Cloning

"clone" - this name comes from the method in the Object class in Java, the top of the class hierarchy in Java, so there is pretty much nothing to be gained from complaining about this word. We can and should understand how this method works, and how overrides of it can be used to implement a desired level of cloning data structures. What makes this concept complicated in languages that support dynamic memory (such as pretty much all modern languages) is that each data structure (class instance) can have pointers to other structures, so the interpretation of cloning gets quite complicated.

Let's start with this original linked list:

Here's what happens if the List object (list) is cloned, without doing any other cloning.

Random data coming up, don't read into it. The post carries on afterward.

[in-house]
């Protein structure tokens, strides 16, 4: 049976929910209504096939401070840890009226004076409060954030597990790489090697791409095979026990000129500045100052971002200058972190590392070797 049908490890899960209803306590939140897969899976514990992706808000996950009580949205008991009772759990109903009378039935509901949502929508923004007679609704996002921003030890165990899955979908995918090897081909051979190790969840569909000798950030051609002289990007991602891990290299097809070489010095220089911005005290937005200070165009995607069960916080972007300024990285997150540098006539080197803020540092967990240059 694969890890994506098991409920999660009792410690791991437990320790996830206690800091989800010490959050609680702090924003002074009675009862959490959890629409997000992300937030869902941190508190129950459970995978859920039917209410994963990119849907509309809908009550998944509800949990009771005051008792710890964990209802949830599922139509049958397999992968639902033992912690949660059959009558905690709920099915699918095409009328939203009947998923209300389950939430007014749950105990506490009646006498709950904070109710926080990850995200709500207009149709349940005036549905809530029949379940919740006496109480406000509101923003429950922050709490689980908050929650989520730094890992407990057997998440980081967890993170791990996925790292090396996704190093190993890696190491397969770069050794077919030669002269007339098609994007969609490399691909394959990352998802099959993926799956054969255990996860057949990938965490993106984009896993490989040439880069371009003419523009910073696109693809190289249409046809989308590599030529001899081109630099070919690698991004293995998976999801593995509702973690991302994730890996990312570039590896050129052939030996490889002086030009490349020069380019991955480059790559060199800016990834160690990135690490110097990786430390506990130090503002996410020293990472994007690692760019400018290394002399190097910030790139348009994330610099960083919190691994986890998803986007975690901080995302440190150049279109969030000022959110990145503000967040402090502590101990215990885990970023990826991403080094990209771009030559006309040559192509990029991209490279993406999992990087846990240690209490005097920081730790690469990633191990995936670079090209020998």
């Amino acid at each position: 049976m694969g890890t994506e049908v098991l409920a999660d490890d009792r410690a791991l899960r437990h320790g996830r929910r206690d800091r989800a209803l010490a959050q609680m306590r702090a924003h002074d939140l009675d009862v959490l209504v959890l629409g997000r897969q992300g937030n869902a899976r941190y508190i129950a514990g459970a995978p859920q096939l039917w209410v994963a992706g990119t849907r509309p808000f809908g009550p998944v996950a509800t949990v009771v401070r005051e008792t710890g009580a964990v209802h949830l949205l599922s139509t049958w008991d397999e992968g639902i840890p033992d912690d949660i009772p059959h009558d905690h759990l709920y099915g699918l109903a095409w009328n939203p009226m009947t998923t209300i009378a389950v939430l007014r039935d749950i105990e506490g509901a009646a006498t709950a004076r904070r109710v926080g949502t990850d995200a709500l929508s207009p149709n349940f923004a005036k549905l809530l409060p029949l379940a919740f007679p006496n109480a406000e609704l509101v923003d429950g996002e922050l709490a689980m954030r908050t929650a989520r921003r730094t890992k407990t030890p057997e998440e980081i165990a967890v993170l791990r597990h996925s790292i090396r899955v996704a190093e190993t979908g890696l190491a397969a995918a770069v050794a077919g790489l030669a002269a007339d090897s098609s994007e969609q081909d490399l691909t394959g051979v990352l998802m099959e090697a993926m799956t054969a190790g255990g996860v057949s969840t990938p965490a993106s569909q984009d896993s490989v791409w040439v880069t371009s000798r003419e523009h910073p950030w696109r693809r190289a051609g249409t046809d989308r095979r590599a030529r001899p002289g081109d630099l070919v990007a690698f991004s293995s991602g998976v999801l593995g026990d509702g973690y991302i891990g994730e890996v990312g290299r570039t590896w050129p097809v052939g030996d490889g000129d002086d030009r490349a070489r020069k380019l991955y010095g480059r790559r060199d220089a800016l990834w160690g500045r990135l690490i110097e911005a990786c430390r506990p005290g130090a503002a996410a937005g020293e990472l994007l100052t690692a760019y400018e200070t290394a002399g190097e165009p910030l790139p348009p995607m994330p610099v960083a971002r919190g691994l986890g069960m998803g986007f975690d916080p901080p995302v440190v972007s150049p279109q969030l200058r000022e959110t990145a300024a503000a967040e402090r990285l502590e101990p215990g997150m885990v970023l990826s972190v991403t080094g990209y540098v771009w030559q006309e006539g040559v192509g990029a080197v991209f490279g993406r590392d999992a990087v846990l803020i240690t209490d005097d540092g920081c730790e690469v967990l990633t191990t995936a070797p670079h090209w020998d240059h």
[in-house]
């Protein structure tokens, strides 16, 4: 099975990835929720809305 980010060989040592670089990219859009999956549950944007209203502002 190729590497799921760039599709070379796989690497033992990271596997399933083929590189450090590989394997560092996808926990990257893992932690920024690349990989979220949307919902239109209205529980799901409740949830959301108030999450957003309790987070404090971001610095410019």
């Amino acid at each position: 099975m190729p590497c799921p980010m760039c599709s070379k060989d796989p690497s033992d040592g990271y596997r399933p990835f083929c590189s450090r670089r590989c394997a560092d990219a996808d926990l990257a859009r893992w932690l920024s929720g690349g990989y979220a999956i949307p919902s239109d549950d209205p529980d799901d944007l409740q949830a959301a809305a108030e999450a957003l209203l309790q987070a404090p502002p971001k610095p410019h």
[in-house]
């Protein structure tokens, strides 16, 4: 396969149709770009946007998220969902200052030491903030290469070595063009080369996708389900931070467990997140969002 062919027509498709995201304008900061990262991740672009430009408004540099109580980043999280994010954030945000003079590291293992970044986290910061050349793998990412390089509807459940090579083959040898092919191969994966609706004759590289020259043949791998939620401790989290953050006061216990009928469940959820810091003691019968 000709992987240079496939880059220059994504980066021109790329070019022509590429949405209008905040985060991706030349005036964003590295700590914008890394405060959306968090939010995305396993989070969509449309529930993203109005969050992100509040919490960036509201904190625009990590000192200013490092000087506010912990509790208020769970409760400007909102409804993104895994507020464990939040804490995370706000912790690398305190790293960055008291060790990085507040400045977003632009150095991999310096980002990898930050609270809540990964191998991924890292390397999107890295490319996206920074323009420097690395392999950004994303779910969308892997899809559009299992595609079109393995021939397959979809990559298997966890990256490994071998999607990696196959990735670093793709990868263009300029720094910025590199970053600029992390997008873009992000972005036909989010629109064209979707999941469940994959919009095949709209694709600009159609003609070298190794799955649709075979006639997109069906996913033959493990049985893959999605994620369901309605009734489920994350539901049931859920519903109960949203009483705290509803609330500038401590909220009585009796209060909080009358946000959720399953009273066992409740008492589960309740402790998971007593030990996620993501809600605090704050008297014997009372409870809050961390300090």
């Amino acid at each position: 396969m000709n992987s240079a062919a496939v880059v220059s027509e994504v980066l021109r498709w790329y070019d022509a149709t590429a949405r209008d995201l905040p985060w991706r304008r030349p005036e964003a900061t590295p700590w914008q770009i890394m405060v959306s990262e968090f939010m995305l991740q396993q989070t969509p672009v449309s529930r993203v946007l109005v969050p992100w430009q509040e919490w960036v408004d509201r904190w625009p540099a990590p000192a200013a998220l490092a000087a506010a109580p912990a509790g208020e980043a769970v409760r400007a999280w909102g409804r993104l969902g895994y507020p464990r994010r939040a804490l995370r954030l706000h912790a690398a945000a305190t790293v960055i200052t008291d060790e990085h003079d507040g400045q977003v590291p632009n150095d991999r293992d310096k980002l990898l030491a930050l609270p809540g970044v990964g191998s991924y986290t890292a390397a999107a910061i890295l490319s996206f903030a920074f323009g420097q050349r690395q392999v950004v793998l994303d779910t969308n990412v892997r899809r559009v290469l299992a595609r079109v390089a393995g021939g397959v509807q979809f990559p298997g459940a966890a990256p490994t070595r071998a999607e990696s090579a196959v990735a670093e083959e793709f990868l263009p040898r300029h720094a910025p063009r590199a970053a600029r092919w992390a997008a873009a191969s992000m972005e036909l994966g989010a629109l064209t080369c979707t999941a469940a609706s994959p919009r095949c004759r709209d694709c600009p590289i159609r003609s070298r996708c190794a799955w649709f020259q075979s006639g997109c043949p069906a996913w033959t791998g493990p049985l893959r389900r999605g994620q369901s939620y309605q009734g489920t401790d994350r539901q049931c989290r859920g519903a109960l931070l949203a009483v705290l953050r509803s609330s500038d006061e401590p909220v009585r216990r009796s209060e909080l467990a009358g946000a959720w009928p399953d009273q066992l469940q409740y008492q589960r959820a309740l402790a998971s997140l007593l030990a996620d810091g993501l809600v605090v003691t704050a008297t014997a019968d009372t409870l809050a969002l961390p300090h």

Here's the cloning of the list of Nodes, but notice that the underlying objects (a, b, c, d, e) are not duplicated. I would call this a 2nd-level clone. This cloning would be done in the Node class with code something like:

    // clone in List:
Object clone () {
Node head = head.clone();
return this;
} // end clone in List

// clone in Node
clone () {
Node n = next.clone();
return this;
} // end clone in Node

Here's a full clone of the entire data structure:


ND.